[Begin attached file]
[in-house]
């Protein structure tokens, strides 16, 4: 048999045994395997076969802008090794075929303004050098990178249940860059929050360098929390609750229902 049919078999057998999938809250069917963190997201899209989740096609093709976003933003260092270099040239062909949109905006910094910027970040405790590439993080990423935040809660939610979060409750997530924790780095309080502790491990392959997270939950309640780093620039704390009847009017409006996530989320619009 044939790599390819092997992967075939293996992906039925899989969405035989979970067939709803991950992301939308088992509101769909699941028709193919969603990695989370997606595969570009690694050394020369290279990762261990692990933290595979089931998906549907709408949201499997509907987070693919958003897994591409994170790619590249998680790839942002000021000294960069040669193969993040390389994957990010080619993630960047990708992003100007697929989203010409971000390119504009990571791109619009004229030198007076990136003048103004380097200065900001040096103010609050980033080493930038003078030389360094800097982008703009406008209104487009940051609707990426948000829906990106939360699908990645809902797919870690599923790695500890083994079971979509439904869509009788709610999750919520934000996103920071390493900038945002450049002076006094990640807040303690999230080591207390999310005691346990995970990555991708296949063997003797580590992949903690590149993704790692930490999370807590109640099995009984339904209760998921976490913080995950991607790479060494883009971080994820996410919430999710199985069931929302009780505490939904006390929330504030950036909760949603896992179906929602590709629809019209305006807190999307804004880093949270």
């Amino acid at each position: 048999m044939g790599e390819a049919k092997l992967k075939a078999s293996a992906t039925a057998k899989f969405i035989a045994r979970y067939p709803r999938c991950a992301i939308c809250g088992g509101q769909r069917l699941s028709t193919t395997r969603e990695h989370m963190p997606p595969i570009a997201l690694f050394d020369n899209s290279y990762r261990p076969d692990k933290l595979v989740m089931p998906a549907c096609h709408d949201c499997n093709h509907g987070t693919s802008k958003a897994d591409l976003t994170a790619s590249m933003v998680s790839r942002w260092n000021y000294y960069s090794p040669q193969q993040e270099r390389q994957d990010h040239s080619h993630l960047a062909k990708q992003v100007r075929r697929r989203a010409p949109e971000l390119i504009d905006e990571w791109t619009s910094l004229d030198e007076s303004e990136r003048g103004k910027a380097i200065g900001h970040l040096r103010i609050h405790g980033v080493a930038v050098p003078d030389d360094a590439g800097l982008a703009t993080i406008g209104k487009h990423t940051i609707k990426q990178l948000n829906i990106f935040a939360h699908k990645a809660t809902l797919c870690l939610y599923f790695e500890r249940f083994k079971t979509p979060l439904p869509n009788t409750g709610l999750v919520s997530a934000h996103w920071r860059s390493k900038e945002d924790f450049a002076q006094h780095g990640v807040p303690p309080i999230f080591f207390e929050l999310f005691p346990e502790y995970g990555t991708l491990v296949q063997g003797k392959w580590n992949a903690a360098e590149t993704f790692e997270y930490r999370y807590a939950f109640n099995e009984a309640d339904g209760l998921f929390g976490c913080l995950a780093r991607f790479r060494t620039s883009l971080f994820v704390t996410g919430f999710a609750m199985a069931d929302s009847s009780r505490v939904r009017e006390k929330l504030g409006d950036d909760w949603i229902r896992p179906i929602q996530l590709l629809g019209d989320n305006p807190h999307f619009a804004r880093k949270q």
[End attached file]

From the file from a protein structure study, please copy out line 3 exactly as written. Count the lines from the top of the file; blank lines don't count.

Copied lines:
């Amino acid at each position: 048999m044939g790599e390819a049919k092997l992967k075939a078999s293996a992906t039925a057998k899989f969405i035989a045994r979970y067939p709803r999938c991950a992301i939308c809250g088992g509101q769909r069917l699941s028709t193919t395997r969603e990695h989370m963190p997606p595969i570009a997201l690694f050394d020369n899209s290279y990762r261990p076969d692990k933290l595979v989740m089931p998906a549907c096609h709408d949201c499997n093709h509907g987070t693919s802008k958003a897994d591409l976003t994170a790619s590249m933003v998680s790839r942002w260092n000021y000294y960069s090794p040669q193969q993040e270099r390389q994957d990010h040239s080619h993630l960047a062909k990708q992003v100007r075929r697929r989203a010409p949109e971000l390119i504009d905006e990571w791109t619009s910094l004229d030198e007076s303004e990136r003048g103004k910027a380097i200065g900001h970040l040096r103010i609050h405790g980033v080493a930038v050098p003078d030389d360094a590439g800097l982008a703009t993080i406008g209104k487009h990423t940051i609707k990426q990178l948000n829906i990106f935040a939360h699908k990645a809660t809902l797919c870690l939610y599923f790695e500890r249940f083994k079971t979509p979060l439904p869509n009788t409750g709610l999750v919520s997530a934000h996103w920071r860059s390493k900038e945002d924790f450049a002076q006094h780095g990640v807040p303690p309080i999230f080591f207390e929050l999310f005691p346990e502790y995970g990555t991708l491990v296949q063997g003797k392959w580590n992949a903690a360098e590149t993704f790692e997270y930490r999370y807590a939950f109640n099995e009984a309640d339904g209760l998921f929390g976490c913080l995950a780093r991607f790479r060494t620039s883009l971080f994820v704390t996410g919430f999710a609750m199985a069931d929302s009847s009780r505490v939904r009017e006390k929330l504030g409006d950036d909760w949603i229902r896992p179906i929602q996530l590709l629809g019209d989320n305006p807190h999307f619009a804004r880093k949270q």